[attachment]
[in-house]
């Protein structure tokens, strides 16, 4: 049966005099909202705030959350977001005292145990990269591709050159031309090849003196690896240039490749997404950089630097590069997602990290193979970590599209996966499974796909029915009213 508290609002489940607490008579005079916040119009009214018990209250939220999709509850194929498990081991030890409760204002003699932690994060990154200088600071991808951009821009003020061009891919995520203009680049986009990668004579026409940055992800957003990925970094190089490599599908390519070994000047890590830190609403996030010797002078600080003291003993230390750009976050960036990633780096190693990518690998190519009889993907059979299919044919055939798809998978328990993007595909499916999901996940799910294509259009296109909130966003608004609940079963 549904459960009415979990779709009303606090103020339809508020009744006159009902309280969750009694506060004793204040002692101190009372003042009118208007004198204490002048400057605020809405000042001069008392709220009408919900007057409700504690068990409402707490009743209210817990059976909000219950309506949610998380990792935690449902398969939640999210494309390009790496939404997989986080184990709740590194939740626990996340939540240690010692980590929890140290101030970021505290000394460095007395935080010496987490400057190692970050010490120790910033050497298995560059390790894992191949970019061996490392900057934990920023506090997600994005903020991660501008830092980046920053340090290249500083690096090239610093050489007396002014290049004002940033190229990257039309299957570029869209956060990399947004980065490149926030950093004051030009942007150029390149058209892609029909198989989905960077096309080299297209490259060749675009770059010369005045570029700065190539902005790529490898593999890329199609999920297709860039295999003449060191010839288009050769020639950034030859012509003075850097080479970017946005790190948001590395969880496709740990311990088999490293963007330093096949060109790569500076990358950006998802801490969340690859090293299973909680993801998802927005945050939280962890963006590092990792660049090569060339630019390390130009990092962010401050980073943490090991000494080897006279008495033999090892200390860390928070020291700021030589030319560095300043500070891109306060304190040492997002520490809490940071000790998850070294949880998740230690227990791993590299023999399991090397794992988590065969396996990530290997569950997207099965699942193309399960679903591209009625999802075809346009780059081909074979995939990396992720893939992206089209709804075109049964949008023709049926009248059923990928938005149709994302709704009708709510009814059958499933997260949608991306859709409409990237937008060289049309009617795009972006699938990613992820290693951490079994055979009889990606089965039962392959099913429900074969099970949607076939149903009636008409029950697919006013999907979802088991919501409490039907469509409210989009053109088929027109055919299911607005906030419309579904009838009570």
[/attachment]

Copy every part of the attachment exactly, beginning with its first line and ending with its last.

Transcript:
[in-house]
């Protein structure tokens, strides 16, 4: 049966005099909202705030959350977001005292145990990269591709050159031309090849003196690896240039490749997404950089630097590069997602990290193979970590599209996966499974796909029915009213 508290609002489940607490008579005079916040119009009214018990209250939220999709509850194929498990081991030890409760204002003699932690994060990154200088600071991808951009821009003020061009891919995520203009680049986009990668004579026409940055992800957003990925970094190089490599599908390519070994000047890590830190609403996030010797002078600080003291003993230390750009976050960036990633780096190693990518690998190519009889993907059979299919044919055939798809998978328990993007595909499916999901996940799910294509259009296109909130966003608004609940079963 549904459960009415979990779709009303606090103020339809508020009744006159009902309280969750009694506060004793204040002692101190009372003042009118208007004198204490002048400057605020809405000042001069008392709220009408919900007057409700504690068990409402707490009743209210817990059976909000219950309506949610998380990792935690449902398969939640999210494309390009790496939404997989986080184990709740590194939740626990996340939540240690010692980590929890140290101030970021505290000394460095007395935080010496987490400057190692970050010490120790910033050497298995560059390790894992191949970019061996490392900057934990920023506090997600994005903020991660501008830092980046920053340090290249500083690096090239610093050489007396002014290049004002940033190229990257039309299957570029869209956060990399947004980065490149926030950093004051030009942007150029390149058209892609029909198989989905960077096309080299297209490259060749675009770059010369005045570029700065190539902005790529490898593999890329199609999920297709860039295999003449060191010839288009050769020639950034030859012509003075850097080479970017946005790190948001590395969880496709740990311990088999490293963007330093096949060109790569500076990358950006998802801490969340690859090293299973909680993801998802927005945050939280962890963006590092990792660049090569060339630019390390130009990092962010401050980073943490090991000494080897006279008495033999090892200390860390928070020291700021030589030319560095300043500070891109306060304190040492997002520490809490940071000790998850070294949880998740230690227990791993590299023999399991090397794992988590065969396996990530290997569950997207099965699942193309399960679903591209009625999802075809346009780059081909074979995939990396992720893939992206089209709804075109049964949008023709049926009248059923990928938005149709994302709704009708709510009814059958499933997260949608991306859709409409990237937008060289049309009617795009972006699938990613992820290693951490079994055979009889990606089965039962392959099913429900074969099970949607076939149903009636008409029950697919006013999907979802088991919501409490039907469509409210989009053109088929027109055919299911607005906030419309579904009838009570």